Welfenlab - Leibniz 
                        Universitšt Hannover Welfenlab Leibniz Universitšt Hannover

Gastvortrag am 25. Juni: Peer-Timo Bremer (Lawrence Livermore National Laboratory, USA)

Im Rahmen unseres w√∂chentlichen Seminars wird Dr. Peer Timo Bremer am 25. Juni 2009 um 16:15 Uhr einen Gastvortrag halten. Die Veranstaltung wird im Raum F 435 des Hauptgeb√§udes (Stahlbausaal) stattfinden. Peer-Timo Bremer hat an der Universit√§t Hannover Mathematik mit Studienrichtung Informatik studiert und schrieb seine Diplomarbeit zum Thema ‚ÄěBoundary Simplification of a Triangulated Body‚Äú am Welfenlab, bevor er an der University of California, Davis seinen Doktortitel in der Informatik erwarb. Nach einem Aufenthalt an der University of Illinois forscht Dr. Bremer zur Zeit am Lawrence Livermore National Laboratory in den USA.

Exploring and Analyzing Large Scale Turbulent Combustion Using Topology

The advent of highly accurate, large scale simulations has made data analysis and visualization techniques an integral part of the modern scientific process. To develop new insights from raw data, application scientists need the ability to easily define features of interest and to understand how changes in the feature parameters impact the subsequent segmentation of the data. Therefore, simply exploring the raw data is not sufficient. Scientists need the ability to study the feature spaces implied by the data analysis methods used and to reliably understand if and how they may lead to proper feature extraction algorithms.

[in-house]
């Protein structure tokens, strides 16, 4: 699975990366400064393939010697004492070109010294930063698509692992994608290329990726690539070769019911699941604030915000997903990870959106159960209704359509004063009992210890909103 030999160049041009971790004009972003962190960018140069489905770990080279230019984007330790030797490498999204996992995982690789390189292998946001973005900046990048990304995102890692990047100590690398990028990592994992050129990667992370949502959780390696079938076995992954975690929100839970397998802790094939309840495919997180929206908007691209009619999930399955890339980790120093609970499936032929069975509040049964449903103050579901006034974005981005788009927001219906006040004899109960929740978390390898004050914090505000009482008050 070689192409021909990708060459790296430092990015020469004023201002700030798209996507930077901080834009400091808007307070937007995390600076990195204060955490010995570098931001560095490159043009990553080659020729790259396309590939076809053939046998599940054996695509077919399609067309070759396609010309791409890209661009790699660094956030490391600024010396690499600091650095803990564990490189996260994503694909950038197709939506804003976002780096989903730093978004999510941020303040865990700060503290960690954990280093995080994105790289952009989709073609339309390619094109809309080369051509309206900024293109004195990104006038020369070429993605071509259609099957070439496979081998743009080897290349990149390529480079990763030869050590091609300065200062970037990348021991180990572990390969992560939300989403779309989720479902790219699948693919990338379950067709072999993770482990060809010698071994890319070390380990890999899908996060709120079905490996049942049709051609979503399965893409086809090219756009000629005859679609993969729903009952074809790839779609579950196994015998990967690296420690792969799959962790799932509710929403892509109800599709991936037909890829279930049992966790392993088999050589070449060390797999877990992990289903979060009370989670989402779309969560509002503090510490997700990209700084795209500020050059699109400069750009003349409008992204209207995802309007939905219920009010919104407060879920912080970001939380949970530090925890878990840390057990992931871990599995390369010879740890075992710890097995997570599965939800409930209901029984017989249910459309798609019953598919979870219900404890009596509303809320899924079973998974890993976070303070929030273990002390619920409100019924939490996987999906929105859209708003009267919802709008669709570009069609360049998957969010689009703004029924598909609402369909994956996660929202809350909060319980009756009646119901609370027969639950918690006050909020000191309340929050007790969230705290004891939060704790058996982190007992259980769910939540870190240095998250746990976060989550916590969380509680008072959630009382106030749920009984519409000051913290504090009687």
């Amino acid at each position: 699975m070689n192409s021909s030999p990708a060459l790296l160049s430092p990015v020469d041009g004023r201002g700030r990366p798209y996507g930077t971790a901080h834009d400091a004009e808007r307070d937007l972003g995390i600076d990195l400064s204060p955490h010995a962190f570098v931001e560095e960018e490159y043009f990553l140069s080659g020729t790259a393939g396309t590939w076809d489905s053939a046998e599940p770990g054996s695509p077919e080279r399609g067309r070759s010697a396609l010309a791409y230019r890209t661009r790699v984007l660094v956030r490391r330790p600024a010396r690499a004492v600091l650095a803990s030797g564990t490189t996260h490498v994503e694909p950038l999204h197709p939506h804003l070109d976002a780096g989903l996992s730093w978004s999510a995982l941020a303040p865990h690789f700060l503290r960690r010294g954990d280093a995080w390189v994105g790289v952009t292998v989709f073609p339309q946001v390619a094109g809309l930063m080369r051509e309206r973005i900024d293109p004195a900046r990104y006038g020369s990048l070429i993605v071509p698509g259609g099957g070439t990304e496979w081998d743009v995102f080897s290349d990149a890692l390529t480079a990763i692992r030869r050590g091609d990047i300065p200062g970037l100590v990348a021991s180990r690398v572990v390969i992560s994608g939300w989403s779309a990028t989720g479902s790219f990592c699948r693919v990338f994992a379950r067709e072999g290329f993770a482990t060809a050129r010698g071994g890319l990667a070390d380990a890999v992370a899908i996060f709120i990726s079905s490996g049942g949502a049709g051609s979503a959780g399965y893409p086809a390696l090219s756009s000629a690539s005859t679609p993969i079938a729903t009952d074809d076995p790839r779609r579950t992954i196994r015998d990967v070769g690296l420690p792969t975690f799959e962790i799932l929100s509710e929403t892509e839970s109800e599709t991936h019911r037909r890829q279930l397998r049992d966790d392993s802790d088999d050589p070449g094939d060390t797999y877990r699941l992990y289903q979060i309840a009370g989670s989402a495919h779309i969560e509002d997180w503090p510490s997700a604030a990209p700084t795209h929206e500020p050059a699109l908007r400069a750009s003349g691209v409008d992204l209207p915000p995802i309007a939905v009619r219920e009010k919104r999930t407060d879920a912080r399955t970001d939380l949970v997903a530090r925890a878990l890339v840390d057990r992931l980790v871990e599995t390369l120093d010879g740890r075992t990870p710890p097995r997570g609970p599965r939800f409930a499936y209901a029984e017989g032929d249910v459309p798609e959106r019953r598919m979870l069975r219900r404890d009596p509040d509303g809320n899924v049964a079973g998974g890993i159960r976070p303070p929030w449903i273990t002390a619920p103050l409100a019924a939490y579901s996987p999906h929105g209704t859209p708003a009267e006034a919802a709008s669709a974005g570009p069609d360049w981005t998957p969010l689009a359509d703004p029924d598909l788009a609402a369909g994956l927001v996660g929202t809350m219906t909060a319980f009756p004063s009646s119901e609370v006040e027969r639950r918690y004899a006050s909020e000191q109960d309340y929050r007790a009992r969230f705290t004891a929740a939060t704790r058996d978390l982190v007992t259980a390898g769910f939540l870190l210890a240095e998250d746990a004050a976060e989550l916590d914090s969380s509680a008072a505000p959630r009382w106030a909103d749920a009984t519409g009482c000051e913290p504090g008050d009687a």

I will present a new topological framework that allows one to explore interactively the complete parameter space of a threshold based segmentation of an entire time-dependent simulation. By pre-computing hierarchical merge trees and their corresponding segmentations we store a complete family of segmentations in a compact yet highly flexible representation. While the resulting data is more than two orders of magnitude smaller than the initial input, it allows the user complete flexibility to segment, select, and track features. Furthermore, we augment the hierarchies with additional attributes, such as feature volume, and enable fast conditional sub-selection. We use this representation to create tracking graphs describing the temporal evolution of features in time and provide a linked view interface to explore the time graph interactively along side the segmentation. The system can be then used to perform extensive data analysis. We demonstrate the effectiveness of our approach using simulations of low-swirl turbulent pre-mixed flames. We show how the topological hierarchies efficiently encode burning cells, the primary feature of interest in this application, and how our system can provide new insight into the dynamics of the combustion process.

Zu diesem Vortrag laden wir alle Interessenten herzlich ein!

18.06.09, 15:32

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